Understanding and Healing Trauma in the Adopted Child part 2 of 3

by Bryan Post

Though trauma is often times considered a very complicated experience to understand, provided here are five very concrete steps that you can take as the parent of an adopted child to help begin the process of integration in your child’s life. This will enable your child to begin the process healing the past hurts he has experienced.

  1. Trauma creates fear and stress sensitivity in children. Even for a child adopted from birth, their internal systems may already be more sensitive and fearful than that of a child remaining with his biological parents. You must also consider the first nine months in which the child developed. These early experiences as well could have major implications.
  2. Recognize and be more aware of fear being demonstrated by your child. Be more sensitive and tuned in to the small signals given such as clinging, whining, not discriminating amongst strangers, etc. All are signs of insecurity which can be met by bringing the child in closer, holding, carrying, and communicating to the child that he is feeling scared, but you will keep him safe.
  3. Recognize the impact of trauma in your own life. One of the single greatest understandings parents can have is a self-understanding. Research tells us the far more communication occurs non-verbally than verbally. Understanding the impact of past trauma in your own life will help you become more sensitive to when your reaction are coming from a place other than your existing parent/child experience. Re-experiencing past trauma is common when parents are placed in an ongoing stressful environment.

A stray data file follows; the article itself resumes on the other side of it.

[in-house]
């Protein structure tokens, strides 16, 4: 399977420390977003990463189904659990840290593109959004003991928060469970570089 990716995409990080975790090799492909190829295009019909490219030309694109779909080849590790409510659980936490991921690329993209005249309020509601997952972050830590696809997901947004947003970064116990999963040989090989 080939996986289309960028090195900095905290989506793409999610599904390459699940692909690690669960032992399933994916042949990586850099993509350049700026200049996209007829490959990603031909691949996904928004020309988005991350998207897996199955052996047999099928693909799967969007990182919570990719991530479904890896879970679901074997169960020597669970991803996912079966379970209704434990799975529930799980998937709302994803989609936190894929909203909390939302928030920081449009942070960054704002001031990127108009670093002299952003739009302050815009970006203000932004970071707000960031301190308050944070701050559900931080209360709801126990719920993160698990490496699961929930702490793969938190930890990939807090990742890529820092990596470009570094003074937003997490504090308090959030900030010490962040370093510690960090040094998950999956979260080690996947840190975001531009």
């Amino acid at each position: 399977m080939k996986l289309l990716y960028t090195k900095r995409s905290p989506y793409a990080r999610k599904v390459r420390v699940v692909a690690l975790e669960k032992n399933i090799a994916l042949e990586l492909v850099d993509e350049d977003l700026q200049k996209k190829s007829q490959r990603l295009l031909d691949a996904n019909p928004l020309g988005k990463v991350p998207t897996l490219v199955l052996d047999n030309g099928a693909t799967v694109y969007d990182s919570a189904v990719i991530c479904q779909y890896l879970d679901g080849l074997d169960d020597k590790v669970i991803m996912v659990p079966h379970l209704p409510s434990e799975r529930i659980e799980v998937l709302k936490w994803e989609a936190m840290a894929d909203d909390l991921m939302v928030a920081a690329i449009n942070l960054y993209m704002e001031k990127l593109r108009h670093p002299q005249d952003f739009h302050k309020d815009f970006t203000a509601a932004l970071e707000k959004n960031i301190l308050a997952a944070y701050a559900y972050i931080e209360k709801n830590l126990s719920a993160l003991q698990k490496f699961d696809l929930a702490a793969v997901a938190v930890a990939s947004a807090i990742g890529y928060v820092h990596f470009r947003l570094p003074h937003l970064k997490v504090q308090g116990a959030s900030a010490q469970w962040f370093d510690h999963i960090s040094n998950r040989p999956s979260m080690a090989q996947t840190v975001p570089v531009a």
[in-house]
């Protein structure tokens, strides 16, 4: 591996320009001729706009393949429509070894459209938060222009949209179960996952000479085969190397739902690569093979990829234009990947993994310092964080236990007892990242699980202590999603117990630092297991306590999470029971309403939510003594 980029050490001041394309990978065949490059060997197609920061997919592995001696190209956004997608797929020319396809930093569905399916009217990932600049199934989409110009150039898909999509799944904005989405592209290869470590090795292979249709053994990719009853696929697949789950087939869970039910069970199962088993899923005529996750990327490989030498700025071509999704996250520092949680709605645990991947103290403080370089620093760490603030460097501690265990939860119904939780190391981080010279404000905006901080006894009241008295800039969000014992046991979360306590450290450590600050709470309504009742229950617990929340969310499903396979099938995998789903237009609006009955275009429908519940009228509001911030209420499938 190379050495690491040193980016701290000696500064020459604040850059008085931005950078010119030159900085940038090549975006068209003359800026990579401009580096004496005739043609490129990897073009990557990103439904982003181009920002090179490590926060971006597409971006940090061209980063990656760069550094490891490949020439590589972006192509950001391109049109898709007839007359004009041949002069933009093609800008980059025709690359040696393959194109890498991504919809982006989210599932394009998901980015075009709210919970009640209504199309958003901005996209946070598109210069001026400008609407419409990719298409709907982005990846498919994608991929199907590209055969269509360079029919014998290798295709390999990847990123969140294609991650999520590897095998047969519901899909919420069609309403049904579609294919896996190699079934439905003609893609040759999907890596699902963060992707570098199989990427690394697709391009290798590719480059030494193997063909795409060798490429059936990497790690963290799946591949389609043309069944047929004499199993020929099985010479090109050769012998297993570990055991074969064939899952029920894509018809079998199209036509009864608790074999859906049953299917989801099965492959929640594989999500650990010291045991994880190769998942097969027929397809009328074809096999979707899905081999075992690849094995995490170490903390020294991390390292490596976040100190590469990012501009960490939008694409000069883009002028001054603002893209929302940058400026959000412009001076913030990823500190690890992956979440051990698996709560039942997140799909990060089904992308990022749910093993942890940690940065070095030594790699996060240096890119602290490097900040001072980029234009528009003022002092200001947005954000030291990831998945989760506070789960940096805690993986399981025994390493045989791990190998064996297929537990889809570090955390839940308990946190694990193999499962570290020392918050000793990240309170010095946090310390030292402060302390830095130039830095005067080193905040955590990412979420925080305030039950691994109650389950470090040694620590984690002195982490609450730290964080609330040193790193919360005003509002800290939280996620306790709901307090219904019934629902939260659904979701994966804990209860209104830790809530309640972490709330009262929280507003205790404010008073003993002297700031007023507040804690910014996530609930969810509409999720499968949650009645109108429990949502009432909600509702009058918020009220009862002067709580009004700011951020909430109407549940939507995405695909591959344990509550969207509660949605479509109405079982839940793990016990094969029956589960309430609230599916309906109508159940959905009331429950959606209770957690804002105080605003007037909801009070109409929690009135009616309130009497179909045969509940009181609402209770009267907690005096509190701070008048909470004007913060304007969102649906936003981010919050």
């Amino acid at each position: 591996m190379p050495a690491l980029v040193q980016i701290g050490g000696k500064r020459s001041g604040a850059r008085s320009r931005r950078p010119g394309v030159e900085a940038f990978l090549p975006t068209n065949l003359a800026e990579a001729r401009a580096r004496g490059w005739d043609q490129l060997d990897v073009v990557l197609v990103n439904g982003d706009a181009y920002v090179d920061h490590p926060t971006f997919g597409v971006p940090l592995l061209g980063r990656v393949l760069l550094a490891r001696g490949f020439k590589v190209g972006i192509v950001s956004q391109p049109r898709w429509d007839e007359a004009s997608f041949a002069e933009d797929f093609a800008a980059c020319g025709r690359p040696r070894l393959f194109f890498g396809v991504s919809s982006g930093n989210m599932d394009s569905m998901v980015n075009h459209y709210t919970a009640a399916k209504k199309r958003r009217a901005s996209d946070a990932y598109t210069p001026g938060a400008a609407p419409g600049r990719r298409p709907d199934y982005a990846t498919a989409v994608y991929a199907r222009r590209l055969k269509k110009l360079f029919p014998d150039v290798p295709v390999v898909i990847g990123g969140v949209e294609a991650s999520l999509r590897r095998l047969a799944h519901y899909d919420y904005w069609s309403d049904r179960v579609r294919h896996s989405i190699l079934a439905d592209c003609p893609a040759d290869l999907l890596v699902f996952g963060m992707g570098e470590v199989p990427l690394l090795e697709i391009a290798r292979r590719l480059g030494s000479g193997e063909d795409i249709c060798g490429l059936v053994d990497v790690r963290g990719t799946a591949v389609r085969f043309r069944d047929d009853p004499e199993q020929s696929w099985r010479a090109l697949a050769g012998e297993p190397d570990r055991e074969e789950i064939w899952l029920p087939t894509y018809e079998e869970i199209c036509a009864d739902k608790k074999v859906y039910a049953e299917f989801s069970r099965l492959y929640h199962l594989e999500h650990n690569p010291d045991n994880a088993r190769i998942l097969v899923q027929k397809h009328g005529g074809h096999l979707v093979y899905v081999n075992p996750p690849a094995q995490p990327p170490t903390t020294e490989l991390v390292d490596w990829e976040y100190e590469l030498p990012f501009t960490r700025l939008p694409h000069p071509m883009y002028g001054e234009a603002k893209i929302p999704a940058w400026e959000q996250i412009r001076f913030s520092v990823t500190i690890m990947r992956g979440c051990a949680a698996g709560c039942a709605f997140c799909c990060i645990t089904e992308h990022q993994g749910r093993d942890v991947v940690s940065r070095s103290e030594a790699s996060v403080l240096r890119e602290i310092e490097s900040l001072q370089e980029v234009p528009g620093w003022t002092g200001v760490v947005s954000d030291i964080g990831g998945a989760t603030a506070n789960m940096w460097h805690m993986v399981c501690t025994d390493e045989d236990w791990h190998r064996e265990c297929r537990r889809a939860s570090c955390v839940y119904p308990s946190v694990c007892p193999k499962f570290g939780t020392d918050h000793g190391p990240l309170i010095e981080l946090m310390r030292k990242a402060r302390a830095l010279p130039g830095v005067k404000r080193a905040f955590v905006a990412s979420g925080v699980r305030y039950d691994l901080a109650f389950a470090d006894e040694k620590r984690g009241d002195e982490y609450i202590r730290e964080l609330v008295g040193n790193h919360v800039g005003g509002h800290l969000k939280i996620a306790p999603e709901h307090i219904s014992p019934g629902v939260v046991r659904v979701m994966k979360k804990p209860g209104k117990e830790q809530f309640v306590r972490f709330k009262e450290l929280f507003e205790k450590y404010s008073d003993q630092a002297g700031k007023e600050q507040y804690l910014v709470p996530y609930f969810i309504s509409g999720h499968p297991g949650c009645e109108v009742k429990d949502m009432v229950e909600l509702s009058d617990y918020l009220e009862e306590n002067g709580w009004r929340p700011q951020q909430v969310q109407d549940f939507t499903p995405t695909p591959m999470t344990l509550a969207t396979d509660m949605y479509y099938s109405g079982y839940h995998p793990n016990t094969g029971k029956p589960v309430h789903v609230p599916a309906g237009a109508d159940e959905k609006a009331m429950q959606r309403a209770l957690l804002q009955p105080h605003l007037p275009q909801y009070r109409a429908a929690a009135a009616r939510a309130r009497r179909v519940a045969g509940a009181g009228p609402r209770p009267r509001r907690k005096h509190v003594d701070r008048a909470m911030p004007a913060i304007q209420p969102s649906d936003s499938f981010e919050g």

4. Reduce external sensory stimulation when possible. Decrease television, overwhelming environments, number of children playing together at one time, and large family gatherings. When necessary that these events take place, keep the child close, explain to him that he may become stressed and he can come to you when needed.
  5. Do Time-In instead of Time-out. Rather than sending the stressed out and scared child to the corner to think about his behavior, bring him into to you and help him to feel safe and secure. Internally this will then permit him the ability to think about his actions. Though time-in is not a time for lecturing, it will allot your child an opportunity to calm his stress and then think more clearly. Another effective key is to let the child decide how much time-in he needs.

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